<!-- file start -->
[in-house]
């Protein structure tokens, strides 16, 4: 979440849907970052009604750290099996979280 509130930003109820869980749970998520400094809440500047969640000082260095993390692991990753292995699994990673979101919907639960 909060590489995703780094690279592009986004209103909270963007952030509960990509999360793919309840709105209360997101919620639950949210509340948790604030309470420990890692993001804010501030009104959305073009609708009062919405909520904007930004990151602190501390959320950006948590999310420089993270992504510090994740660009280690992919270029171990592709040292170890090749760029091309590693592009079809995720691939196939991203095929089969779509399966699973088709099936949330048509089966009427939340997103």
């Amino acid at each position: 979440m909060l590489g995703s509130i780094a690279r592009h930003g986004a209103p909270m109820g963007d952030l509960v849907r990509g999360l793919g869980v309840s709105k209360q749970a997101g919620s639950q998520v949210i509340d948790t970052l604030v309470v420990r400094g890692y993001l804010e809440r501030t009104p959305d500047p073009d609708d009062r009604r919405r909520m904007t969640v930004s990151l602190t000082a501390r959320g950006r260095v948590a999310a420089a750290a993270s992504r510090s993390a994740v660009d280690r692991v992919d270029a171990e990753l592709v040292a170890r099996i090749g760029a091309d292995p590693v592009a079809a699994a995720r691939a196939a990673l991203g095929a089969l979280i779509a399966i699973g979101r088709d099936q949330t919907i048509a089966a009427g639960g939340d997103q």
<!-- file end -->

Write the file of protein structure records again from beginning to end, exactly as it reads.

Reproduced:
[in-house]
């Protein structure tokens, strides 16, 4: 979440849907970052009604750290099996979280 509130930003109820869980749970998520400094809440500047969640000082260095993390692991990753292995699994990673979101919907639960 909060590489995703780094690279592009986004209103909270963007952030509960990509999360793919309840709105209360997101919620639950949210509340948790604030309470420990890692993001804010501030009104959305073009609708009062919405909520904007930004990151602190501390959320950006948590999310420089993270992504510090994740660009280690992919270029171990592709040292170890090749760029091309590693592009079809995720691939196939991203095929089969779509399966699973088709099936949330048509089966009427939340997103």
């Amino acid at each position: 979440m909060l590489g995703s509130i780094a690279r592009h930003g986004a209103p909270m109820g963007d952030l509960v849907r990509g999360l793919g869980v309840s709105k209360q749970a997101g919620s639950q998520v949210i509340d948790t970052l604030v309470v420990r400094g890692y993001l804010e809440r501030t009104p959305d500047p073009d609708d009062r009604r919405r909520m904007t969640v930004s990151l602190t000082a501390r959320g950006r260095v948590a999310a420089a750290a993270s992504r510090s993390a994740v660009d280690r692991v992919d270029a171990e990753l592709v040292a170890r099996i090749g760029a091309d292995p590693v592009a079809a699994a995720r691939a196939a990673l991203g095929a089969l979280i779509a399966i699973g979101r088709d099936q949330t919907i048509a089966a009427g639960g939340d997103q």